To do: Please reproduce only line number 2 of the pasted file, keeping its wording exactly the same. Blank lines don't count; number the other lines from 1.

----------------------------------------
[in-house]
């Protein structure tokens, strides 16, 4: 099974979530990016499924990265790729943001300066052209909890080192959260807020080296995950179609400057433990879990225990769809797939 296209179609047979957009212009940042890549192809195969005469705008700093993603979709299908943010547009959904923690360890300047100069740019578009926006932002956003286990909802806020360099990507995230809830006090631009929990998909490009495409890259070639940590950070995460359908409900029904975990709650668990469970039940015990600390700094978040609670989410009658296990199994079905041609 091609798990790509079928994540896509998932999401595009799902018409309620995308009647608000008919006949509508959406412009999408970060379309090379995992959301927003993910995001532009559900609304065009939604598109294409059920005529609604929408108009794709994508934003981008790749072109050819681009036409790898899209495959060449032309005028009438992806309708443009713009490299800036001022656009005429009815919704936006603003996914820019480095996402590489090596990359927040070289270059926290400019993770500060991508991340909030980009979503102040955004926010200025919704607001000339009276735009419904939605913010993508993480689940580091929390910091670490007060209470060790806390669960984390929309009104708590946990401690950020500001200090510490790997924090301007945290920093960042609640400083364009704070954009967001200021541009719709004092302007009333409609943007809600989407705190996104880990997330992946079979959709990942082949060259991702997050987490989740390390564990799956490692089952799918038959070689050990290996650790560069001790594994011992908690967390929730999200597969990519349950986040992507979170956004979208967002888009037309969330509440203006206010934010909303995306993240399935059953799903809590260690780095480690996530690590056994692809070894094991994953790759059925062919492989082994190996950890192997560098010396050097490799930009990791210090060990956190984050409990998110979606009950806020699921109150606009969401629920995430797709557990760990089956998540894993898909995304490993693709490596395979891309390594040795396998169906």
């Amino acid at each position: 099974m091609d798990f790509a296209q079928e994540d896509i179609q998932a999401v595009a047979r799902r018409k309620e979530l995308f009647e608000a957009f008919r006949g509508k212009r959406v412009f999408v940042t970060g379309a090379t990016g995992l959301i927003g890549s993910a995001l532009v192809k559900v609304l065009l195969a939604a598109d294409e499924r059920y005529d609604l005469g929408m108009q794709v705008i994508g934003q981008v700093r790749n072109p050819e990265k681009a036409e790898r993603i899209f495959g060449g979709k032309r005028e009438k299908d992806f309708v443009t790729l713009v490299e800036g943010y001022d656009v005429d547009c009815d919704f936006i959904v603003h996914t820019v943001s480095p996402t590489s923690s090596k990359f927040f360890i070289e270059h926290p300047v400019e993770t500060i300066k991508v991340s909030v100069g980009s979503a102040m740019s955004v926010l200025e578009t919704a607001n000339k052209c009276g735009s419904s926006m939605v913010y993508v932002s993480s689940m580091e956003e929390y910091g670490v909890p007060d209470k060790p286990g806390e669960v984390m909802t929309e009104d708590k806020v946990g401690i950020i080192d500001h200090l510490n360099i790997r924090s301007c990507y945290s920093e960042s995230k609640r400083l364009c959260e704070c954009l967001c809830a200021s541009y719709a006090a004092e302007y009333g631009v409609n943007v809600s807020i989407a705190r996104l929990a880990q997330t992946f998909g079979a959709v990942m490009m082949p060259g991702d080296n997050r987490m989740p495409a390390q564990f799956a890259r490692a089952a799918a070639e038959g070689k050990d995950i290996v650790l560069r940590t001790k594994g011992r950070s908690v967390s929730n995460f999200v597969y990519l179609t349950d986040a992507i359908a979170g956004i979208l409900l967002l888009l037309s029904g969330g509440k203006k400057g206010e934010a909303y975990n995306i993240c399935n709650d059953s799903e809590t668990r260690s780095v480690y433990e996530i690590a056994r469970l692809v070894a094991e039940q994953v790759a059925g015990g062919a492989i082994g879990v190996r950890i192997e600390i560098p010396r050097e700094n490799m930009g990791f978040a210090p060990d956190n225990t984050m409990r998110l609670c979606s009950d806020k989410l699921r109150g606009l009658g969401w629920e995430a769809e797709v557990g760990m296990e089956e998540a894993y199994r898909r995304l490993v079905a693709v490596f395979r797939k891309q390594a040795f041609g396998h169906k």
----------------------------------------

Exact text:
């Protein structure tokens, strides 16, 4: 099974979530990016499924990265790729943001300066052209909890080192959260807020080296995950179609400057433990879990225990769809797939 296209179609047979957009212009940042890549192809195969005469705008700093993603979709299908943010547009959904923690360890300047100069740019578009926006932002956003286990909802806020360099990507995230809830006090631009929990998909490009495409890259070639940590950070995460359908409900029904975990709650668990469970039940015990600390700094978040609670989410009658296990199994079905041609 091609798990790509079928994540896509998932999401595009799902018409309620995308009647608000008919006949509508959406412009999408970060379309090379995992959301927003993910995001532009559900609304065009939604598109294409059920005529609604929408108009794709994508934003981008790749072109050819681009036409790898899209495959060449032309005028009438992806309708443009713009490299800036001022656009005429009815919704936006603003996914820019480095996402590489090596990359927040070289270059926290400019993770500060991508991340909030980009979503102040955004926010200025919704607001000339009276735009419904939605913010993508993480689940580091929390910091670490007060209470060790806390669960984390929309009104708590946990401690950020500001200090510490790997924090301007945290920093960042609640400083364009704070954009967001200021541009719709004092302007009333409609943007809600989407705190996104880990997330992946079979959709990942082949060259991702997050987490989740390390564990799956490692089952799918038959070689050990290996650790560069001790594994011992908690967390929730999200597969990519349950986040992507979170956004979208967002888009037309969330509440203006206010934010909303995306993240399935059953799903809590260690780095480690996530690590056994692809070894094991994953790759059925062919492989082994190996950890192997560098010396050097490799930009990791210090060990956190984050409990998110979606009950806020699921109150606009969401629920995430797709557990760990089956998540894993898909995304490993693709490596395979891309390594040795396998169906």